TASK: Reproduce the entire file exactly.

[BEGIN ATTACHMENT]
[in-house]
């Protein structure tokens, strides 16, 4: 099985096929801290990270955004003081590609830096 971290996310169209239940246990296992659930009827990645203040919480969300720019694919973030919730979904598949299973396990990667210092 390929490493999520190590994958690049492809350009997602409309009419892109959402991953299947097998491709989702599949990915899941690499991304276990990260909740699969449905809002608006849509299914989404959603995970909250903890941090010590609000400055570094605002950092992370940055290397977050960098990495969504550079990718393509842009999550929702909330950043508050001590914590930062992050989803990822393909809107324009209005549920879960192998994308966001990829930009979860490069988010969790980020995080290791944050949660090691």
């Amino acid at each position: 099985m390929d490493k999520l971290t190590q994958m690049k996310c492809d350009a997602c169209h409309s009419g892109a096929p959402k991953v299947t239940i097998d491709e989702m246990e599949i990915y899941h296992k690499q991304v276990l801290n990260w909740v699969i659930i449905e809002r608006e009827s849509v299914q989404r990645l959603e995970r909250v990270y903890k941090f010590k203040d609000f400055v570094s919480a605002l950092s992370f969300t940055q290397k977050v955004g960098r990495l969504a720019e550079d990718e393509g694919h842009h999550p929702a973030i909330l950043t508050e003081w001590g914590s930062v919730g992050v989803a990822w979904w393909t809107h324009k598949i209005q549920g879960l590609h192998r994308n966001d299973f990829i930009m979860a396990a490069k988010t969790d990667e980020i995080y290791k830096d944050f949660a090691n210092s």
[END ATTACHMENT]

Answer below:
[in-house]
């Protein structure tokens, strides 16, 4: 099985096929801290990270955004003081590609830096 971290996310169209239940246990296992659930009827990645203040919480969300720019694919973030919730979904598949299973396990990667210092 390929490493999520190590994958690049492809350009997602409309009419892109959402991953299947097998491709989702599949990915899941690499991304276990990260909740699969449905809002608006849509299914989404959603995970909250903890941090010590609000400055570094605002950092992370940055290397977050960098990495969504550079990718393509842009999550929702909330950043508050001590914590930062992050989803990822393909809107324009209005549920879960192998994308966001990829930009979860490069988010969790980020995080290791944050949660090691």
């Amino acid at each position: 099985m390929d490493k999520l971290t190590q994958m690049k996310c492809d350009a997602c169209h409309s009419g892109a096929p959402k991953v299947t239940i097998d491709e989702m246990e599949i990915y899941h296992k690499q991304v276990l801290n990260w909740v699969i659930i449905e809002r608006e009827s849509v299914q989404r990645l959603e995970r909250v990270y903890k941090f010590k203040d609000f400055v570094s919480a605002l950092s992370f969300t940055q290397k977050v955004g960098r990495l969504a720019e550079d990718e393509g694919h842009h999550p929702a973030i909330l950043t508050e003081w001590g914590s930062v919730g992050v989803a990822w979904w393909t809107h324009k598949i209005q549920g879960l590609h192998r994308n966001d299973f990829i930009m979860a396990a490069k988010t969790d990667e980020i995080y290791k830096d944050f949660a090691n210092s």